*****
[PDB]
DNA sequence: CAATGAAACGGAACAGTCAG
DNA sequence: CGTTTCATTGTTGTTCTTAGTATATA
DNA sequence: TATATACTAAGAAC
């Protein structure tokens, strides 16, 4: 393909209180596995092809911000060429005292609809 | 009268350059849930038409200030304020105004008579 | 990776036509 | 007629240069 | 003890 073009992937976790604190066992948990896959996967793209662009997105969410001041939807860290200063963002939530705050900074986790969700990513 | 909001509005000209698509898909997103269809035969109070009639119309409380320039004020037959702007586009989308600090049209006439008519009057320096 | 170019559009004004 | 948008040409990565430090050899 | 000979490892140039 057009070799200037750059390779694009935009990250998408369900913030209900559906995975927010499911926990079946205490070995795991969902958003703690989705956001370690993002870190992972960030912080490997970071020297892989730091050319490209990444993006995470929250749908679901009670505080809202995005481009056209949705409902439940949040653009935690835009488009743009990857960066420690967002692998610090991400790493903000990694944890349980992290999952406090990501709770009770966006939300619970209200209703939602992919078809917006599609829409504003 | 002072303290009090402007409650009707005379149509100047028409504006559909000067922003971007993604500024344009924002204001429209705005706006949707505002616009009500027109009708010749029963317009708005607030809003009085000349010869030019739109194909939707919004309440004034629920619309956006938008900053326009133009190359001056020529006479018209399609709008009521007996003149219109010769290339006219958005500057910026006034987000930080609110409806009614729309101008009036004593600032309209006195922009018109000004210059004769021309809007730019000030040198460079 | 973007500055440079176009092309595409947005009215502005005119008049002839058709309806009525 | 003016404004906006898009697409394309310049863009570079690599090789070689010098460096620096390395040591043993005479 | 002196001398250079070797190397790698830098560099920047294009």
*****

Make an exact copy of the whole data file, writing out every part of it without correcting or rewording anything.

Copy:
[PDB]
DNA sequence: CAATGAAACGGAACAGTCAG
DNA sequence: CGTTTCATTGTTGTTCTTAGTATATA
DNA sequence: TATATACTAAGAAC
């Protein structure tokens, strides 16, 4: 393909209180596995092809911000060429005292609809 | 009268350059849930038409200030304020105004008579 | 990776036509 | 007629240069 | 003890 073009992937976790604190066992948990896959996967793209662009997105969410001041939807860290200063963002939530705050900074986790969700990513 | 909001509005000209698509898909997103269809035969109070009639119309409380320039004020037959702007586009989308600090049209006439008519009057320096 | 170019559009004004 | 948008040409990565430090050899 | 000979490892140039 057009070799200037750059390779694009935009990250998408369900913030209900559906995975927010499911926990079946205490070995795991969902958003703690989705956001370690993002870190992972960030912080490997970071020297892989730091050319490209990444993006995470929250749908679901009670505080809202995005481009056209949705409902439940949040653009935690835009488009743009990857960066420690967002692998610090991400790493903000990694944890349980992290999952406090990501709770009770966006939300619970209200209703939602992919078809917006599609829409504003 | 002072303290009090402007409650009707005379149509100047028409504006559909000067922003971007993604500024344009924002204001429209705005706006949707505002616009009500027109009708010749029963317009708005607030809003009085000349010869030019739109194909939707919004309440004034629920619309956006938008900053326009133009190359001056020529006479018209399609709008009521007996003149219109010769290339006219958005500057910026006034987000930080609110409806009614729309101008009036004593600032309209006195922009018109000004210059004769021309809007730019000030040198460079 | 973007500055440079176009092309595409947005009215502005005119008049002839058709309806009525 | 003016404004906006898009697409394309310049863009570079690599090789070689010098460096620096390395040591043993005479 | 002196001398250079070797190397790698830098560099920047294009």